News.bytes News.bytes Extra, issue 233

Ocean Day

Intent on improving their environment and making a public statement, more than 600 school children descended on the South Spit of Humboldt Bay for a second annual beach improvement and “aerial art” project.

A hand-drawn sign spells out the mission:

Dubbed “Ocean Day” this year, the students from a dozen Eureka-area schools worked Monday, May 22. They pulled a dump truck load of invasive European beach grass, a plant that crowds out native species important to wildlife and a healthy beach and dune community.

When the day ended, piles of beach grass were ready for disposal and the students’ message, an aerial photograph of the classes forming the words “Help Beaches Thrive,” had been posted on the World Wide Web.

The project is a partnership of the Bureau of Land Management’s Arcata Field Office and Friends of the Dunes, a Humboldt County non-profit organization that works to conserve coastal environments through community education and stewardship projects. The event was funded by the California Coastal Commission.

Event organizers said the event was completed smoothly. Members of the volunteer Loleta Volunteer Fire Department, on hand to provide emergency first aid services, said they did not use a single Band Aid.

Below, Arcata Field Office staff members Nick Angeloff and Julie Clark lead eager youngsters to their work areas.
Arcata Field Office staff members Nick Angeloff and Julie Clark lead eager youngsters to their work areas along the beach

Below, group leaders including Carol Vander Meer of Friends of the Dunes, instructed the work groups about their mission for the day prior to turning them loose in the dunes.
Work groups gather to hear about their mission for the day

Once on the site, students got down to business, pulling and piling the invasive grass. In the photos below, many students found that teamwork was the key to getting the stubborn plants out of the sand.
Two boys pull on the grass

Two boys look for the best place to pull a bunch of grass at the base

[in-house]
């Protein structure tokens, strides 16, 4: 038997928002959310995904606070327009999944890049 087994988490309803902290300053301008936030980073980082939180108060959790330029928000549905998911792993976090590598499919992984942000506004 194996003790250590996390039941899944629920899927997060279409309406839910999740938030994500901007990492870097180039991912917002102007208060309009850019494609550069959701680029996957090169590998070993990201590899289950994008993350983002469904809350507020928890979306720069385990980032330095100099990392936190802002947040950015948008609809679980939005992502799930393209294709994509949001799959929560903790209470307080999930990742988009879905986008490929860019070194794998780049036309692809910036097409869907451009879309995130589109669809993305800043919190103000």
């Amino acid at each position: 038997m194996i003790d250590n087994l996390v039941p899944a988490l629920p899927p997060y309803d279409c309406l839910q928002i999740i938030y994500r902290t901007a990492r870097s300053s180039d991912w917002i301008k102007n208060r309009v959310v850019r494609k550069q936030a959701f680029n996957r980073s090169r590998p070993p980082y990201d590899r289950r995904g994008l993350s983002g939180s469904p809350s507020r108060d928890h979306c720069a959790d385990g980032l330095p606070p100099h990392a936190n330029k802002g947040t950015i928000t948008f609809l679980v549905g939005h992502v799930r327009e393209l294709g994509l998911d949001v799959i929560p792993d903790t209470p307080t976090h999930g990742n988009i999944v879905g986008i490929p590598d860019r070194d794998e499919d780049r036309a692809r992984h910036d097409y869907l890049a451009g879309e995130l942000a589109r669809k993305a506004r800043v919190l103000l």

Carrying a large bunch of grass

By the time the project was fully underway groups of workers were spread across a wide swath of the South Spit:
A large group piled into the dunes

BLM staffers, including Planning and Environmental Coordinator Bob Wick dug in with the student volunteers, below, showing the best way to get the grass plants out of the ground:

Some student workers found time for a little amusement when the weed pulling task became overwhelming, below:
A boy studies on of his gloves that he has filled with sand
Grass piled up on the beach:
A pile of pulled grass gets larger, as students throw more onto it

In addition to the lasting impression left by the areas cleared of invasive beach grass, the students and organizers hope their message will inspire others to get involved in conserving their coastal resources. In the center of their aerial art are a snowy plover and her chick. The U. S. Coast Guard provided a helicopter for the photograph:
An aerial photograph shows the words

The BLM works with partners including the California Department of Fish and Game, Humboldt County, the Table Bluff Reservation, U. S. Fish and Wildlife Service and California Coastal Commission, to manage the south spit for a variety of recreational uses and to improve habitat for the Western snowy plover (a sensitive shore bird), waterfowl and native plants.

The BLM and managing partners are now developing a long-term management plan for the 4.5 mile strip of land separating Humboldt Bay and the Pacific Ocean.

May, 2006

BLM California News.bytes, issue 233